Hawking Up Hairballs

Friday, October 20, 2006

Books As Kitsch

I love books, always have. If I were to go out and purchase a music CD or movie DVD, I would agonize over the decision, and I would first have to convince myself that I wasn’t being extravagant. However, I’ll buy a book on impulse without so much as a second thought, and I’ve always been of one mind with Erasmus when he said, “When I get a little money, I buy books; and if any is left I buy food and clothes.”

As is to be expected then, I find myself on various book-related mailing lists, and the other day I received a catalog that I found particularly amusing, the holiday catalogue from an outfit called Easton Press. They specialize in leather-bound books. More precisely, “Heirloom editions, bound in genuine leather, accented with 22KT gold.” This is what I mean by books as kitsch.

On the inside of the front cover of the catalog is a little photo of the publisher, a well-scrubbed guy of about forty in a tie and blue shirt with button-down collars. He’s clutching a leather-bound volume to his breast and he looks like a perennial student, but not like one of those to be found at the common colleges. No, this fellow looks like a perennial student at some exclusive Ivy League or prep school where the sons of the well-heeled are presumably educated. (Yes, the sons. In this world of leather-bound books the women still know their places, in the bed and in the home.)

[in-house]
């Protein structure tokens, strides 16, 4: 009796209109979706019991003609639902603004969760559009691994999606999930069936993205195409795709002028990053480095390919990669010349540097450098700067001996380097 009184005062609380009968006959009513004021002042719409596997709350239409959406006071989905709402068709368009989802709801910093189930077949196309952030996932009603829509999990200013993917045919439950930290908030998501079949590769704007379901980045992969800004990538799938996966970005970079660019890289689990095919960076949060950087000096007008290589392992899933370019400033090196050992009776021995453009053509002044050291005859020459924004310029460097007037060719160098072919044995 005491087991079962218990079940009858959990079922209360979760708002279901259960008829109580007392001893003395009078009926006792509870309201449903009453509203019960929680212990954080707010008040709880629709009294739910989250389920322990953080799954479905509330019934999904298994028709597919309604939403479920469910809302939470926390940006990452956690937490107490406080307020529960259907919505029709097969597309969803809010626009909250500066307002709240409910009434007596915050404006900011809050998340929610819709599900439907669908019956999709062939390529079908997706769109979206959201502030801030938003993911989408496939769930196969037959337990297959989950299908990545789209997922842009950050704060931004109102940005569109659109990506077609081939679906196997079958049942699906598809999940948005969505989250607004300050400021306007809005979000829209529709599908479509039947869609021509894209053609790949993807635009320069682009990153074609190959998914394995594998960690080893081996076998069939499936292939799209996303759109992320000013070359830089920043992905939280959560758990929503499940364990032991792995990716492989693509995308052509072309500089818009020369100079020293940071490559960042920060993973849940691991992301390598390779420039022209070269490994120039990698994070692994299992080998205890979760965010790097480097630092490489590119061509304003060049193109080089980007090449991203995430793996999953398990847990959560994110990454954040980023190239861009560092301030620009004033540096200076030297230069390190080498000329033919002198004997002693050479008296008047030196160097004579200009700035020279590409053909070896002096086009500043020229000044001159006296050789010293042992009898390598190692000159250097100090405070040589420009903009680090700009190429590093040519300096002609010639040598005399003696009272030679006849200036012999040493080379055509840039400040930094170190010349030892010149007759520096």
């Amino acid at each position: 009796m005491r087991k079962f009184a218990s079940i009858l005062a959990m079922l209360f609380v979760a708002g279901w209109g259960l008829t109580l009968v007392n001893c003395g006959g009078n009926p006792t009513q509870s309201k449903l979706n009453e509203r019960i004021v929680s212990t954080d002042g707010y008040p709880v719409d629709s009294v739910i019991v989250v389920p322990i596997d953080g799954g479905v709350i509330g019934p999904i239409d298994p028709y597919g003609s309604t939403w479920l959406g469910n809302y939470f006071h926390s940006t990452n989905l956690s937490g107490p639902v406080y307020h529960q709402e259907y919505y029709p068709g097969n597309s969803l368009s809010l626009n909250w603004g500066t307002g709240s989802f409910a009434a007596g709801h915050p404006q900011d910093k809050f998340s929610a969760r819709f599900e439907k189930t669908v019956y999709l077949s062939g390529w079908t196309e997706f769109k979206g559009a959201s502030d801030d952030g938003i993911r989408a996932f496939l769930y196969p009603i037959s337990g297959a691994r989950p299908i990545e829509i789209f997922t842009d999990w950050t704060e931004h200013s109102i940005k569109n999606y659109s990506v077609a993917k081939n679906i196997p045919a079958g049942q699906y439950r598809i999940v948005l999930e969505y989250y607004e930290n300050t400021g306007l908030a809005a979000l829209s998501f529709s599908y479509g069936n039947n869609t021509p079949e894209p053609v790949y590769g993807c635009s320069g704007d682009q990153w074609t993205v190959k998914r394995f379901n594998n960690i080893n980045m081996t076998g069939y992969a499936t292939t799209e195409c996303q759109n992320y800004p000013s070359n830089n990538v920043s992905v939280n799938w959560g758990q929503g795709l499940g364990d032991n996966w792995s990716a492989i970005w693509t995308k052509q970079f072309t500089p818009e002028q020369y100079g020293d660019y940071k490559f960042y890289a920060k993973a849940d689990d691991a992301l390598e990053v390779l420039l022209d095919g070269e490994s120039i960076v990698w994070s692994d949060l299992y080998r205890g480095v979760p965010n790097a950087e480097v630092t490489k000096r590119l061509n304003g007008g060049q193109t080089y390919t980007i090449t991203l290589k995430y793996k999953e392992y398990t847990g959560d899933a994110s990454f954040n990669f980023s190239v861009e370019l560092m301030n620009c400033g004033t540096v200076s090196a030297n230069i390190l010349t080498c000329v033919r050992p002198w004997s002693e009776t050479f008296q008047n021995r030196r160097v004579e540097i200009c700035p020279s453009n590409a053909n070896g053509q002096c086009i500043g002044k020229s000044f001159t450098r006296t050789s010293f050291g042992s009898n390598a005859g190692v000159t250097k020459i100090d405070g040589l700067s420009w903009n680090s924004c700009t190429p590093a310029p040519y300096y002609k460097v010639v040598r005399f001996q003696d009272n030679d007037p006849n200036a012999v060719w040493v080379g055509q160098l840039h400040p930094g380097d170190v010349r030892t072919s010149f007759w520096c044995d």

On that page with the publisher one can read about their leather-bound edition of all five Pulitzer Prize winners for 2006, in five volumes for five monthly payments of $79 each. At the bottom of the page there is their leather-bound collection of first pages of all editions of the New York Times from 1851-2004. Of course, there are collections in the catalog that one could argue are of genuine intellectual value. There’s the 100 Greatest Books Ever Written, and the Books That Changed The World, most prominent among them in the photo in the catalog being the seminal work of the capitalist demigod Adam Smith, The Wealth of Nations. There’s also the Harvard Classics, “The legendary ‘five-foot shelf of knowledge’,” and collections of the works of novelists like Charles Dickens, Jane Austen, and C.S. Lewis.. On the other hand, there’s the likes of the complete James Bond, The First Ladies Fact Book, and a book-length tribute to Mickey Mouse. Be still my heart!

The real gems are at the end of the catalog, the signed editions. For three monthly payments of $33, you can get a signed edition of Henry Kissinger’s “insider’s account of the inner workings of diplomacy during the Middle East War of 1973 and the final days of the Vietnam War in 1975.” For less than $220 total, you can get a leather-bound set of John McCain’s three “inspiring” memoirs, signed by the Senator, of course. There’s also a signed book by the golfer Arnold Palmer, and a complete illustrated history of NASA inked by the astronaut Buzz Aldrin. For those of more liberal persuasions, there’s Carl Reiner’s novel, NNNNN, and a collection of essays by Kurt Vonnegut.

I guess I thought that the stereotype of the rich guy with the wood-paneled study full of leather-bound volumes that he’d never read was a creation of the Hollywood movies, but I’m apparently wrong. The folks at Easton Press seem to be making a living selling literary kitsch to just such individuals. I guess it’s an artifact of our new Gilded Age.


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